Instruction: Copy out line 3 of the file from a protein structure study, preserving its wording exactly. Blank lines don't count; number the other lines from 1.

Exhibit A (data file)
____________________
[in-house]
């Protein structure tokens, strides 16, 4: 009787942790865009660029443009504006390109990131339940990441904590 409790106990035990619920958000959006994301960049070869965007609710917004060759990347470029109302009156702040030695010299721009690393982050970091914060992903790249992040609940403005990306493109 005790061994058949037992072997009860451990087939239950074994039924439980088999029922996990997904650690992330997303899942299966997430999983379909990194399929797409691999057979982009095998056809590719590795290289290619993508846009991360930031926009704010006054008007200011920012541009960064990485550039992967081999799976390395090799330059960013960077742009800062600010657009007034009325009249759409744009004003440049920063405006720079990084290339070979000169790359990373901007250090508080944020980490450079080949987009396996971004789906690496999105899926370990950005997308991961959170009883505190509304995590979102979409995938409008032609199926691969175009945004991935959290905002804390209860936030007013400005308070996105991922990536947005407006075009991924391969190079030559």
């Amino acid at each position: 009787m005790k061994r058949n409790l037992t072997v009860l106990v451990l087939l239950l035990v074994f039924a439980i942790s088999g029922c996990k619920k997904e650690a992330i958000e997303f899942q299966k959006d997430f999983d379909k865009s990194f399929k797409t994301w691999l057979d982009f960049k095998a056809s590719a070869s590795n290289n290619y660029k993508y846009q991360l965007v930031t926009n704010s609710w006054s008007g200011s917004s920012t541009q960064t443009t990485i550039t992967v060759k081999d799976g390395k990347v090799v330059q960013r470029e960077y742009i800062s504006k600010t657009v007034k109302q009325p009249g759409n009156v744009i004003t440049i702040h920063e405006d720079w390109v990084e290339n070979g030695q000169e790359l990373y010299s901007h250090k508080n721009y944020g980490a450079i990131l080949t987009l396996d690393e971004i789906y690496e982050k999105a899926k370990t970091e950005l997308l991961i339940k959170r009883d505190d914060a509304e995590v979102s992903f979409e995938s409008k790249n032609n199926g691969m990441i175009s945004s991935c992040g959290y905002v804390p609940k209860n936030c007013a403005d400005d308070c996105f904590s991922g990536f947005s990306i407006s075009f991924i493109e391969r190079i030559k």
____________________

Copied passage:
């Amino acid at each position: 009787m005790k061994r058949n409790l037992t072997v009860l106990v451990l087939l239950l035990v074994f039924a439980i942790s088999g029922c996990k619920k997904e650690a992330i958000e997303f899942q299966k959006d997430f999983d379909k865009s990194f399929k797409t994301w691999l057979d982009f960049k095998a056809s590719a070869s590795n290289n290619y660029k993508y846009q991360l965007v930031t926009n704010s609710w006054s008007g200011s917004s920012t541009q960064t443009t990485i550039t992967v060759k081999d799976g390395k990347v090799v330059q960013r470029e960077y742009i800062s504006k600010t657009v007034k109302q009325p009249g759409n009156v744009i004003t440049i702040h920063e405006d720079w390109v990084e290339n070979g030695q000169e790359l990373y010299s901007h250090k508080n721009y944020g980490a450079i990131l080949t987009l396996d690393e971004i789906y690496e982050k999105a899926k370990t970091e950005l997308l991961i339940k959170r009883d505190d914060a509304e995590v979102s992903f979409e995938s409008k790249n032609n199926g691969m990441i175009s945004s991935c992040g959290y905002v804390p609940k209860n936030c007013a403005d400005d308070c996105f904590s991922g990536f947005s990306i407006s075009f991924i493109e391969r190079i030559k």